The study reflects that a less variable, more predictable grid will provide other benefits for California, including a decrease in water use; a decrease in greenhouse gas emissions; a decreased requirement for more costly energy storage; and reflects significant value of utilizing Wyoming wind vs. the addition of even more solar resources to the CAISO System. For example, the study looks at a scenario for adding incremental renewables to an existing portfolio and, when comparing Wyoming wind to more same-profile California solar, Wyoming wind would yield a 50 percent higher capacity factor; a 41 percent lower relative variability; and increase by 86 percent the amount of time in which power is producing at 25 percent or greater.

The study also proposes new ways to measure the performance of renewable energy plants, collectively called renewable energy quality metrics. Just like stock market investors have metrics and information to help guide their investment decisions, the study suggests that utilities need a more robust set of metrics to guide their renewable project investment decisions -- and to choose resources that not only work well and are cost-effective on their own, but also, and more important, that work well and are cost-effective when combined on the grid.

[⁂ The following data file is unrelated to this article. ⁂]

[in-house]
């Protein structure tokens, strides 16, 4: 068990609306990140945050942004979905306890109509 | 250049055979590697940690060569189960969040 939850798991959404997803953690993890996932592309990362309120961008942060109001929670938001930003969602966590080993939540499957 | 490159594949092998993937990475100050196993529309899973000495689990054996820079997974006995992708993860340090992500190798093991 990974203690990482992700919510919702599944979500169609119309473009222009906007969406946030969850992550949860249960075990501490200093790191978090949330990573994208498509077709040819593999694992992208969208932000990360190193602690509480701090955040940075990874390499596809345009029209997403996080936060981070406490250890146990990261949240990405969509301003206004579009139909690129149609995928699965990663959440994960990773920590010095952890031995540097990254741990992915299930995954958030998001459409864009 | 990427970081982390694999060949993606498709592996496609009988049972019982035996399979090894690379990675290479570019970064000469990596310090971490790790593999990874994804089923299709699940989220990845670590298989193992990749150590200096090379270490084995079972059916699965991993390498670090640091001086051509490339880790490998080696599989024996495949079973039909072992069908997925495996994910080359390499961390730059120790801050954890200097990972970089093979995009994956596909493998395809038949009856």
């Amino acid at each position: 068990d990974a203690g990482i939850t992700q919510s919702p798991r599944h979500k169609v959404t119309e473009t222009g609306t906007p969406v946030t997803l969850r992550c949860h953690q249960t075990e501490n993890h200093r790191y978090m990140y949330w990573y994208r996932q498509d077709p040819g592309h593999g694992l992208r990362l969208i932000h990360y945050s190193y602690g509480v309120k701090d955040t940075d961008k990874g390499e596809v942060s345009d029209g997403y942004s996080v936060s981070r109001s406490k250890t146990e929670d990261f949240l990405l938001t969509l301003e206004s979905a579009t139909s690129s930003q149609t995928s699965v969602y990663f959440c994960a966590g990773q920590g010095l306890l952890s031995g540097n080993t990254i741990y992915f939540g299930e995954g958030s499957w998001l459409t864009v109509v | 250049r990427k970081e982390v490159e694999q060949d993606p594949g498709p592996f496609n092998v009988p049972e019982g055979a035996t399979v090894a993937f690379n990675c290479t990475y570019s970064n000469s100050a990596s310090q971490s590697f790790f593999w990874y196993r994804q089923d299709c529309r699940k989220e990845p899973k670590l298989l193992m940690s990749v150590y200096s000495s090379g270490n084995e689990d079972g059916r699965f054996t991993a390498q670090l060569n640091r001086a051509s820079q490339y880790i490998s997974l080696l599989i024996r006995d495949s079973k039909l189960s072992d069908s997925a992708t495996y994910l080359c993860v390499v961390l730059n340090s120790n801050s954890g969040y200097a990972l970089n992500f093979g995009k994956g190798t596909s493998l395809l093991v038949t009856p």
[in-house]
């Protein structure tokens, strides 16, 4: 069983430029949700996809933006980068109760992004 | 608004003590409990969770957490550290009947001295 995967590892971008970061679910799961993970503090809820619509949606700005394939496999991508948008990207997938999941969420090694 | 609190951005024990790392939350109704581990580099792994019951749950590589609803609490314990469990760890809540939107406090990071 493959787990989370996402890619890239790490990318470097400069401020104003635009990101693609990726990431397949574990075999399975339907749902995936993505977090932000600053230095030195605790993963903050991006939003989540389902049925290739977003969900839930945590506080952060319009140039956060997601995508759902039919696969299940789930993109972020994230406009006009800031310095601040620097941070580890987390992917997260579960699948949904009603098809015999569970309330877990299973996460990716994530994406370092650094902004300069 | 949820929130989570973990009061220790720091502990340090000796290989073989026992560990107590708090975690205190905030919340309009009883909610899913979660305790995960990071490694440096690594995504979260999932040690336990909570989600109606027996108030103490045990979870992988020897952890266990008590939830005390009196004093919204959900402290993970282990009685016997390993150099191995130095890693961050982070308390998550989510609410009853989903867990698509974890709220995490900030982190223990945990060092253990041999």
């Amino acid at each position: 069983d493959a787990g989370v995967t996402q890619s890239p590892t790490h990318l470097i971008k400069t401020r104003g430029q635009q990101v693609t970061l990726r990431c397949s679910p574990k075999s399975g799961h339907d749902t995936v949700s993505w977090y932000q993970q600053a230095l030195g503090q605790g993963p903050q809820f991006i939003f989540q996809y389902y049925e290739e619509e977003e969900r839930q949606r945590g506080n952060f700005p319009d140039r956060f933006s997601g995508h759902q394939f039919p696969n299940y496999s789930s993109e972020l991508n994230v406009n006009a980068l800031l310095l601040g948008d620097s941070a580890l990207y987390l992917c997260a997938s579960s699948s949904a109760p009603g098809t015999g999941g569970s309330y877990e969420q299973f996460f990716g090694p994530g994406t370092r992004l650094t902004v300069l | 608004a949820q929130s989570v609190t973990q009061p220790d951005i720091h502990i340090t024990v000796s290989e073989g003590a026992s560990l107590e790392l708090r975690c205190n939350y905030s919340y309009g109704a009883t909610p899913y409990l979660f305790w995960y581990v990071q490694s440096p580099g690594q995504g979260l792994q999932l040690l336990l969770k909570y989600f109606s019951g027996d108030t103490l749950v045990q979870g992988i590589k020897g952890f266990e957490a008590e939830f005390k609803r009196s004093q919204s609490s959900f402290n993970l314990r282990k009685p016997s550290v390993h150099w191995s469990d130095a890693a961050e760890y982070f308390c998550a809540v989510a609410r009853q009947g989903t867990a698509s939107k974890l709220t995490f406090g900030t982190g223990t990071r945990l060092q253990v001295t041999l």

“Capacity factor alone does not fully describe a renewable resource or … the combination of renewable resources,” the report notes. How these quality metrics would benefit California’s electrical grid are outlined in a separate companion report by Jim Detmers, former COO of the California Independent System Operator Corporation.

The new UW study and the Detmers report are the latest in a string of reports that demonstrate the economic advantages of Wyoming wind for California, including a 2011 analysis that showed California consumers could save $600 million annually; UW’s Phase I Geographic Diversity Study in 2013 that showed cost savings by boosting resource diversity; and a 2014 analysis that showed up to $1 billion in annual savings to California by tapping Wyoming wind resources.

“As California moves toward mandating the use of more renewable energy, the families and individuals paying those monthly electricity bills would agree that the best and most beneficial types of renewable energy sources are the ones that should be used,” says Loyd Drain, executive director of the Wyoming Infrastructure Authority. “Collectively, the findings within these studies are consistent and clear. Incorporating diverse, cost-effective Wyoming wind into California’s power grid will help California best protect their consumers and enhance their economy. Wyoming energy can help California citizens save literally billions of dollars over time on their electric bills, freeing up such money that can be spent on other goods and services to further benefit California’s economy.”